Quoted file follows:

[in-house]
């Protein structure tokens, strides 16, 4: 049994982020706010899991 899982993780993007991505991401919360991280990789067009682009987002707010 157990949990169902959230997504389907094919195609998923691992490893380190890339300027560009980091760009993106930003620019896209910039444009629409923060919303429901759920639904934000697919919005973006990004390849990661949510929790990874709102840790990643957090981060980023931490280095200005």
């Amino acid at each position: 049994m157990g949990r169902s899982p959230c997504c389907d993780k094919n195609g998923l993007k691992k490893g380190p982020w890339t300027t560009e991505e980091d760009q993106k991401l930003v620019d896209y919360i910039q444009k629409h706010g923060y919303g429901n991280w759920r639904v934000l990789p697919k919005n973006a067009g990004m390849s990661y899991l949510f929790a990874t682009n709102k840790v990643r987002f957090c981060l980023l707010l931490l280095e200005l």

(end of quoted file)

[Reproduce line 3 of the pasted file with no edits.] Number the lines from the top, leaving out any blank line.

């Amino acid at each position: 049994m157990g949990r169902s899982p959230c997504c389907d993780k094919n195609g998923l993007k691992k490893g380190p982020w890339t300027t560009e991505e980091d760009q993106k991401l930003v620019d896209y919360i910039q444009k629409h706010g923060y919303g429901n991280w759920r639904v934000l990789p697919k919005n973006a067009g990004m390849s990661y899991l949510f929790a990874t682009n709102k840790v990643r987002f957090c981060l980023l707010l931490l280095e200005l």